The Nuclear Waste Policy Act of 1982 requires the federal government to remove used fuel from commercial reactor sites. The process was to begin in 1998, but the government has yet to fulfill its obligation, and fuel rods continue to be stored safely and securely at the nation’s nuclear energy facilities, including at reactors that have been shut down. The law also requires the surcharge on consumers to pay for nuclear fuel disposal facilities.

The Department of Energy spent several decades studying and seeking permits to build an underground repository for reactor fuel at Yucca Mountain in Nevada. In 2008, the department submitted a license application to the Nuclear Regulatory Commission to build the repository, but the Obama administration cancelled the project before NRC review of the license application was completed. The Obama administration created the 15-member commission to study nuclear fuel management in January 2010.

The commission noted that some of its recommendations will require congressional action but said that “prompt action can and should be taken in several areas, without waiting for legislative action, to get the waste management program back on track.” For example, the report says, the Energy Department can take early steps to develop a consolidated storage facility to hold decades-old reactor fuel, particularly fuel from reactors that have been closed.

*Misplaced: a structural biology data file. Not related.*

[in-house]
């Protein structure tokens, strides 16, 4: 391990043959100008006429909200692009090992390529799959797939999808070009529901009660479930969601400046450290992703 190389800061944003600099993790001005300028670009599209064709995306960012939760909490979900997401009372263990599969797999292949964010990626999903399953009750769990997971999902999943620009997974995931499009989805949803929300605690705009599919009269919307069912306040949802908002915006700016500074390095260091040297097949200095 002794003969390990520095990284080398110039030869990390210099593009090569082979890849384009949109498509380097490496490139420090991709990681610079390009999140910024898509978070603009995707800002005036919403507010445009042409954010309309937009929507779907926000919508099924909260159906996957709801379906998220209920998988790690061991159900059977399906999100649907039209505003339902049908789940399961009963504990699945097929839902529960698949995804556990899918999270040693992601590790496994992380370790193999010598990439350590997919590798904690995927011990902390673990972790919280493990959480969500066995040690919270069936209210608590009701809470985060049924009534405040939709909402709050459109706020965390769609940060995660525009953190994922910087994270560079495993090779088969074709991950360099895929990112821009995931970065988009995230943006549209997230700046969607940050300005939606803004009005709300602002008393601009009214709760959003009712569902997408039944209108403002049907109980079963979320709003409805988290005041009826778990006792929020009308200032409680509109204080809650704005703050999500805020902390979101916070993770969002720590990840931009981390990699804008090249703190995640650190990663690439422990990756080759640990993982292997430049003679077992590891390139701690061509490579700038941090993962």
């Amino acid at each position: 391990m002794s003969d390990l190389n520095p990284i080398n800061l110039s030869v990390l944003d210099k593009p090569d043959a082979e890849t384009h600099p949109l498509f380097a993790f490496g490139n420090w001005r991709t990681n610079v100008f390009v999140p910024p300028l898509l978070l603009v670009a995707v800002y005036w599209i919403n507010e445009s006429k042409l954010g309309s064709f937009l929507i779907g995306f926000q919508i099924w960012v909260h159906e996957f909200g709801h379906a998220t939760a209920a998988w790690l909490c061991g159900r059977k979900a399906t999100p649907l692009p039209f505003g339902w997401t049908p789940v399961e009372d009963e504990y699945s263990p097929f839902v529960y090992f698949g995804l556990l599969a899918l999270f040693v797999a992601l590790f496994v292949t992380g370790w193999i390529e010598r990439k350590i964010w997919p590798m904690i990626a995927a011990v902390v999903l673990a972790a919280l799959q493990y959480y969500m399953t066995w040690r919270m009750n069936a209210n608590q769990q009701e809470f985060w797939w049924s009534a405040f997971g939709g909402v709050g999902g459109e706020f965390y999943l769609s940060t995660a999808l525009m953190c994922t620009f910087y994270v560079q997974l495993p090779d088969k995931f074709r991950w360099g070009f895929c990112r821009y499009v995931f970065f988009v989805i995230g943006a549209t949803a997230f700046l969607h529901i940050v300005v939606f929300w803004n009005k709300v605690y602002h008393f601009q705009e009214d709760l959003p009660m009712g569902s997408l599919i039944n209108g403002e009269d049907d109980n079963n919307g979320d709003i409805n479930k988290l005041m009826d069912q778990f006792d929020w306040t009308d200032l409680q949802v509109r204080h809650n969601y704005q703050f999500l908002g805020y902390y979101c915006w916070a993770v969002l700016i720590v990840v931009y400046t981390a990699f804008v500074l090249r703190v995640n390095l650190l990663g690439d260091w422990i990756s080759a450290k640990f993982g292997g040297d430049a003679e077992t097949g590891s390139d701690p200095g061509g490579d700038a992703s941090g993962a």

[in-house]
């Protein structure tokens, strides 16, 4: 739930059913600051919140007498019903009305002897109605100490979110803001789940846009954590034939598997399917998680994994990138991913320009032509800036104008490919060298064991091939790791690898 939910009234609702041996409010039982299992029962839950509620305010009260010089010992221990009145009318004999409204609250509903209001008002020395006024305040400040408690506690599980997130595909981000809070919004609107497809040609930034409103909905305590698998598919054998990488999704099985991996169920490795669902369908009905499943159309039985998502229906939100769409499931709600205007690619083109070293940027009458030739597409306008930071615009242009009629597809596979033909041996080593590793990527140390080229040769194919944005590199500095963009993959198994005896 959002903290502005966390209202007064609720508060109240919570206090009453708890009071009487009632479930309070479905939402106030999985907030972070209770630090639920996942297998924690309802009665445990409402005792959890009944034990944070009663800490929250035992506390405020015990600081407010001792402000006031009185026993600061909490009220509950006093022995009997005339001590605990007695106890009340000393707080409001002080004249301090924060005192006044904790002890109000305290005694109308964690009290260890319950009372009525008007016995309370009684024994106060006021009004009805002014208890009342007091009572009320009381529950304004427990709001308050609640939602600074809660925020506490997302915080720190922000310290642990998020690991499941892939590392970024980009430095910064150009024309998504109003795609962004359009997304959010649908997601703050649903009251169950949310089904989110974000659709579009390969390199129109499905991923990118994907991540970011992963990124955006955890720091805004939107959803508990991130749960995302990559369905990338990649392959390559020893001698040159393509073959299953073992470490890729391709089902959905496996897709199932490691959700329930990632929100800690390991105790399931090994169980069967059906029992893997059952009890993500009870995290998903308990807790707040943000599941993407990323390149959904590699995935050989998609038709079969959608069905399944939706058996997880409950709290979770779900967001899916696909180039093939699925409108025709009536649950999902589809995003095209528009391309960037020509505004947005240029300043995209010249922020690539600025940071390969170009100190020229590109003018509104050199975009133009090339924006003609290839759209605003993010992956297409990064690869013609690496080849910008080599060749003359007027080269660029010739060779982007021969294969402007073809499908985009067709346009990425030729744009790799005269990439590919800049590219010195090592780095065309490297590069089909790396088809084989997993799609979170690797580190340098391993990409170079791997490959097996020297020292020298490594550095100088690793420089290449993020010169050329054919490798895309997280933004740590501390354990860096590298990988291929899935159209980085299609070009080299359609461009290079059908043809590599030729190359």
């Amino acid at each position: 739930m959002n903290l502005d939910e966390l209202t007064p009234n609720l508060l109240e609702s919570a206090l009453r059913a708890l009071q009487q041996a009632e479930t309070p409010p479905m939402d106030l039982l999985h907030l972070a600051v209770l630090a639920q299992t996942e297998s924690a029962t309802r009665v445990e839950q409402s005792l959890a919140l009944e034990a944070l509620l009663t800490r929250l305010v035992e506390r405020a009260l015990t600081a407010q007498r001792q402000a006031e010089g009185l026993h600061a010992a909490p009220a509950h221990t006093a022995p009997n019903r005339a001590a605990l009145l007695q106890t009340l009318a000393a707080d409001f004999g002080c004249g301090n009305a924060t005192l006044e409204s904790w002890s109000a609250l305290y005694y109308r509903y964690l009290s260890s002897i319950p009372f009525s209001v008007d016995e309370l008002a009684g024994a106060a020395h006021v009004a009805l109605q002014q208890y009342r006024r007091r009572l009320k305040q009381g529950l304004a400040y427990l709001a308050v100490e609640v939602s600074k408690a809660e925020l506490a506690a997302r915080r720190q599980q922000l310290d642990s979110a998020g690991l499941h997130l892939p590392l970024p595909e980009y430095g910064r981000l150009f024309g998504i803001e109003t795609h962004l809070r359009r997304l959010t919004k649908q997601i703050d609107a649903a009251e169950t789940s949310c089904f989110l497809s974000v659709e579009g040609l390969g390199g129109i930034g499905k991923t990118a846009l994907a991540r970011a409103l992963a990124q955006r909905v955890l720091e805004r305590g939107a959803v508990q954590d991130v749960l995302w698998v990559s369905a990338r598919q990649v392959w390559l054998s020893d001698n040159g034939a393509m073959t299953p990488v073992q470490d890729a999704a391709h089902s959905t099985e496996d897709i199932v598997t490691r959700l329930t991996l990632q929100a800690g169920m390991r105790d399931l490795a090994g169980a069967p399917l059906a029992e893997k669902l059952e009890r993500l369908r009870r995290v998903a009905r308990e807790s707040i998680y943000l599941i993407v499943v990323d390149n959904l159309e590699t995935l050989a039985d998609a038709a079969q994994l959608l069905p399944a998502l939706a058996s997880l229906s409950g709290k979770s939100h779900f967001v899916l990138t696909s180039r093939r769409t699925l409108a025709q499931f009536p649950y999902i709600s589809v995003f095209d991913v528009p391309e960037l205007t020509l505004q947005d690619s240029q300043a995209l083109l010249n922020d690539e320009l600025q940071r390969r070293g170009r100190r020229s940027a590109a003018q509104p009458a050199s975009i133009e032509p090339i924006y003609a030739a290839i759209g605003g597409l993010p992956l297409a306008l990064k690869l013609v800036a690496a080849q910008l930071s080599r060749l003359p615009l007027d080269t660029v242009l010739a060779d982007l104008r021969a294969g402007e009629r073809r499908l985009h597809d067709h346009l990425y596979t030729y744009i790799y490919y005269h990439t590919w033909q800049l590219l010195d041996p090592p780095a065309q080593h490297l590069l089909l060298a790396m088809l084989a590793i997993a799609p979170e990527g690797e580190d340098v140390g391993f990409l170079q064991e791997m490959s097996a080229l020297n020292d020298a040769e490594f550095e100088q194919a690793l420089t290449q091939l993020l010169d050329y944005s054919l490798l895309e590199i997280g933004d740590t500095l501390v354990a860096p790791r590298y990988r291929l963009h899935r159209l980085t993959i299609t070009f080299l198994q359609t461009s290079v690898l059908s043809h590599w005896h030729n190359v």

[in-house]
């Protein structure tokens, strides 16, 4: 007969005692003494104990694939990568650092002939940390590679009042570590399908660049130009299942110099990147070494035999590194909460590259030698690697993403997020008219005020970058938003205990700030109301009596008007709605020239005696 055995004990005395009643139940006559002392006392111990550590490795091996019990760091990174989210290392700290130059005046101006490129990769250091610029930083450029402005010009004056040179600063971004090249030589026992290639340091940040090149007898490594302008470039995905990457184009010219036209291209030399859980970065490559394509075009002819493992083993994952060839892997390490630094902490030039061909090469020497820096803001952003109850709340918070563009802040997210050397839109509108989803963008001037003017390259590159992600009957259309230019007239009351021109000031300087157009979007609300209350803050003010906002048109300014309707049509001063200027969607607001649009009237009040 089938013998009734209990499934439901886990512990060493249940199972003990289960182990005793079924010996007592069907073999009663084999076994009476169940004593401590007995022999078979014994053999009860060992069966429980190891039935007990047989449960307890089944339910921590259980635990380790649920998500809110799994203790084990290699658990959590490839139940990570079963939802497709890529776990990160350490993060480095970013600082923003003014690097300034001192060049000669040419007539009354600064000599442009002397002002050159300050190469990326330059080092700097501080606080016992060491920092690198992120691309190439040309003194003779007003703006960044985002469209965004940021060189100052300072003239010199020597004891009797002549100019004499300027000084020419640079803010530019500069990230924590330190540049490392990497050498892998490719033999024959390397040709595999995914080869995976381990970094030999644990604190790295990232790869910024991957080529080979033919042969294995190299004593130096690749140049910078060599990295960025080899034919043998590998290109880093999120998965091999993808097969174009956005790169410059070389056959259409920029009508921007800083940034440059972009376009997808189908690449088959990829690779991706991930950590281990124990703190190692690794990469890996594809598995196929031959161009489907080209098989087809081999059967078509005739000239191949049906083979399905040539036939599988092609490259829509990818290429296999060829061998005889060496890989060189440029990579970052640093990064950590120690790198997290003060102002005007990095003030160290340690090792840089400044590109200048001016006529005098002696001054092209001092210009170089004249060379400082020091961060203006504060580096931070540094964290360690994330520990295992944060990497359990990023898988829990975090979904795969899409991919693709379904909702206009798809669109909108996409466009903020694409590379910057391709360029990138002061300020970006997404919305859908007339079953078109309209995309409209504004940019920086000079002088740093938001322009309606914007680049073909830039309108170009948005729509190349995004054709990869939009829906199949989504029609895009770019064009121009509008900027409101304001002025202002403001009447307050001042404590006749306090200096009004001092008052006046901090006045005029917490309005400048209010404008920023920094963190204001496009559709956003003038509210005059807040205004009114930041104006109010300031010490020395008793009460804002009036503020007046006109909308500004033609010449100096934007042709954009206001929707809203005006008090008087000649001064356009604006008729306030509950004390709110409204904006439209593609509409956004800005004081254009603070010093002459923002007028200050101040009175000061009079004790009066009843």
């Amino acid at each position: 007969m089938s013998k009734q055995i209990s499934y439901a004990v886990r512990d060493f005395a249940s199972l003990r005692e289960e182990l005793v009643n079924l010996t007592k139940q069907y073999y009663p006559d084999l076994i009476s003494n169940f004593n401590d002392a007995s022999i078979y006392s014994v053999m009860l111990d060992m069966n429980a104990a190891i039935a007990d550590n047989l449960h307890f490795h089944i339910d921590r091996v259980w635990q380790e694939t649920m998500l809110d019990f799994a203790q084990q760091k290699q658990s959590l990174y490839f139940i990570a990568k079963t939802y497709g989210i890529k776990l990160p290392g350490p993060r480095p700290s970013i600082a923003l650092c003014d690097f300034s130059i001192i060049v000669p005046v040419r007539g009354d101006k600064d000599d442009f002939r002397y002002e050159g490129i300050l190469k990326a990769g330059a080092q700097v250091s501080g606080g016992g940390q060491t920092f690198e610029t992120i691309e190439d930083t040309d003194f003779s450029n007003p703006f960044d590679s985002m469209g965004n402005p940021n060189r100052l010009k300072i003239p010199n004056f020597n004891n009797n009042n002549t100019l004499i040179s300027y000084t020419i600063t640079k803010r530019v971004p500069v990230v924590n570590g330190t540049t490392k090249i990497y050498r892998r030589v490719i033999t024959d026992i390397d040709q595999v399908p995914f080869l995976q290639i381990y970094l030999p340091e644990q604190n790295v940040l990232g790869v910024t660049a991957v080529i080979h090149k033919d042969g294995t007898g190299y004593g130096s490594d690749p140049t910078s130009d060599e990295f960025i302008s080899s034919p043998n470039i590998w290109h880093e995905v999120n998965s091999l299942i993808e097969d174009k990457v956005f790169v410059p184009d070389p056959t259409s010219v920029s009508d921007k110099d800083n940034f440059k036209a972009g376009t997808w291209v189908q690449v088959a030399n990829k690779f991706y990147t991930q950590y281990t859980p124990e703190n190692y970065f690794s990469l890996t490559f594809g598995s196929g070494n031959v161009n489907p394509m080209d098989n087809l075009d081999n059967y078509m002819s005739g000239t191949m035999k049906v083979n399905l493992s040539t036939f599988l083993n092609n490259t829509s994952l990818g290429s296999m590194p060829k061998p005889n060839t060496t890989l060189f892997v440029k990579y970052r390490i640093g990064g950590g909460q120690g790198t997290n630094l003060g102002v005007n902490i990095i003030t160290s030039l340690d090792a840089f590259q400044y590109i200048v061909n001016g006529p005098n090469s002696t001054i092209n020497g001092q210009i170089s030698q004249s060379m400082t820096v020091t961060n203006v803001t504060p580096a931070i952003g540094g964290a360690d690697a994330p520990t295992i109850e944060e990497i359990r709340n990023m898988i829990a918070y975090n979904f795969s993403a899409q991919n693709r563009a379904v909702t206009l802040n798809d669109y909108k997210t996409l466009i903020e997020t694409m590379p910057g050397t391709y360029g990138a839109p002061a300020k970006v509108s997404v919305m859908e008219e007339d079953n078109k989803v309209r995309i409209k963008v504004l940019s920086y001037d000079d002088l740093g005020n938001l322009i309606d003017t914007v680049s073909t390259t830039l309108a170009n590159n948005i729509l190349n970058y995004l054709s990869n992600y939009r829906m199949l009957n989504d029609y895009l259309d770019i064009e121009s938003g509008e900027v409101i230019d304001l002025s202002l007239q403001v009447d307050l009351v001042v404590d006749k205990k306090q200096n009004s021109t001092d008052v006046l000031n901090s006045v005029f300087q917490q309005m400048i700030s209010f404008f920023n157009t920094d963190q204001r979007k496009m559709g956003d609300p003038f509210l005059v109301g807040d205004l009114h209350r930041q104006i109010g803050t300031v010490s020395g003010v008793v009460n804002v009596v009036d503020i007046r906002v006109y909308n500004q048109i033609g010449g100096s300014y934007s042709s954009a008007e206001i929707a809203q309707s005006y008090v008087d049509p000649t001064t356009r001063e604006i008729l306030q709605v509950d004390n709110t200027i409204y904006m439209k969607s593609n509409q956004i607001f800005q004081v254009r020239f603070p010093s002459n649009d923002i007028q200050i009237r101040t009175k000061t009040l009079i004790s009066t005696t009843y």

In their statement, the six organizations agreed, adding that they “stand ready to work with the DOE, the administration and Congress to implement the [commission’s] recommendations to advance the nation’s economic, energy, environmental and national security imperatives by creating a sustainable integrated used nuclear fuel management program.”

The commission report also supports long-term recycling and advanced fuel-cycle technologies, which could reduce the amount of used fuel needing disposal while recovering valuable unused materials for re-use in new fuel. The panel noted, however, that there are “no currently available or reasonably foreseeable reactor and fuel cycle technology developments [that] have the potential to fundamentally alter the waste management challenge this nation confronts over at least the next several decades, if not longer.”

“Nuclear energy is a key component of America’s energy mix. The [commission] recognizes this with its recommendation for stable, long-term support for advanced reactor and fuel cycle technology development that can help address the energy challenges facing future generations,” the statement from the six organizations says.

2 comments:

Atomikrabbit said...

“there are “no currently available or reasonably foreseeable reactor and fuel cycle technology developments [that] have the potential to fundamentally alter the waste management challenge this nation confronts over at least the next several decades, if not longer.”

Thanks Jimmy Carter. Thanks Bill Clinton. Thanks John Kerry. Thanks Hazel O’Leary. Thanks Barak Obama.

Engineer-Poet said...

No fuel cycle technology developments?

1.  Dissolve the spent fuel in molten salts.  Remove the uranium and plutonium by fluorination.
2.  The dregs are concentrated fission products in salt.  Encapsulate for disposal.
3.  Recycle the uranium as fuel for CANDU reactors.
4.  Buy either S-PRISMs from GE-Hitachi or BN-800's from Russia to consume the plutonium.